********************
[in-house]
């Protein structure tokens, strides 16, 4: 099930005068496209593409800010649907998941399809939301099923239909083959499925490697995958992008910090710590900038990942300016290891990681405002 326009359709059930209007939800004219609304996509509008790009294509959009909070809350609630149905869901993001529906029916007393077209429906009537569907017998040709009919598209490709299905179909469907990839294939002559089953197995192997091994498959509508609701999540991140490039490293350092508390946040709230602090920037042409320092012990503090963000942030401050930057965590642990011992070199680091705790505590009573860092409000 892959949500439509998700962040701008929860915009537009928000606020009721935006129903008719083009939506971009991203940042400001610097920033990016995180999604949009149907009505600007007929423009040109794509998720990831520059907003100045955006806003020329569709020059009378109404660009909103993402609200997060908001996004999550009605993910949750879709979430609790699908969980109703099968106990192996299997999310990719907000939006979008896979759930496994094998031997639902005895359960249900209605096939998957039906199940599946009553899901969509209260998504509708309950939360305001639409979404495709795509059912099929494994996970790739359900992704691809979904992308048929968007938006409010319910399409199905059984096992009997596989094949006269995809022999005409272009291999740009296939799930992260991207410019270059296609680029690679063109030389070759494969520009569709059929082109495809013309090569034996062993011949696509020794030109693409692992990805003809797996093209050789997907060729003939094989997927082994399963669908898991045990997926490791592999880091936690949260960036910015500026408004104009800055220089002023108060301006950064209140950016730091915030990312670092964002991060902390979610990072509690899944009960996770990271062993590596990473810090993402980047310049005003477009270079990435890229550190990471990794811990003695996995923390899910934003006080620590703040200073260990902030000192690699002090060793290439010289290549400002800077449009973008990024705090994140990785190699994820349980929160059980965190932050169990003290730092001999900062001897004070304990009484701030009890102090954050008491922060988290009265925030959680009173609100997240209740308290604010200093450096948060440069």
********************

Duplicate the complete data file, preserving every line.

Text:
[in-house]
């Protein structure tokens, strides 16, 4: 099930005068496209593409800010649907998941399809939301099923239909083959499925490697995958992008910090710590900038990942300016290891990681405002 326009359709059930209007939800004219609304996509509008790009294509959009909070809350609630149905869901993001529906029916007393077209429906009537569907017998040709009919598209490709299905179909469907990839294939002559089953197995192997091994498959509508609701999540991140490039490293350092508390946040709230602090920037042409320092012990503090963000942030401050930057965590642990011992070199680091705790505590009573860092409000 892959949500439509998700962040701008929860915009537009928000606020009721935006129903008719083009939506971009991203940042400001610097920033990016995180999604949009149907009505600007007929423009040109794509998720990831520059907003100045955006806003020329569709020059009378109404660009909103993402609200997060908001996004999550009605993910949750879709979430609790699908969980109703099968106990192996299997999310990719907000939006979008896979759930496994094998031997639902005895359960249900209605096939998957039906199940599946009553899901969509209260998504509708309950939360305001639409979404495709795509059912099929494994996970790739359900992704691809979904992308048929968007938006409010319910399409199905059984096992009997596989094949006269995809022999005409272009291999740009296939799930992260991207410019270059296609680029690679063109030389070759494969520009569709059929082109495809013309090569034996062993011949696509020794030109693409692992990805003809797996093209050789997907060729003939094989997927082994399963669908898991045990997926490791592999880091936690949260960036910015500026408004104009800055220089002023108060301006950064209140950016730091915030990312670092964002991060902390979610990072509690899944009960996770990271062993590596990473810090993402980047310049005003477009270079990435890229550190990471990794811990003695996995923390899910934003006080620590703040200073260990902030000192690699002090060793290439010289290549400002800077449009973008990024705090994140990785190699994820349980929160059980965190932050169990003290730092001999900062001897004070304990009484701030009890102090954050008491922060988290009265925030959680009173609100997240209740308290604010200093450096948060440069």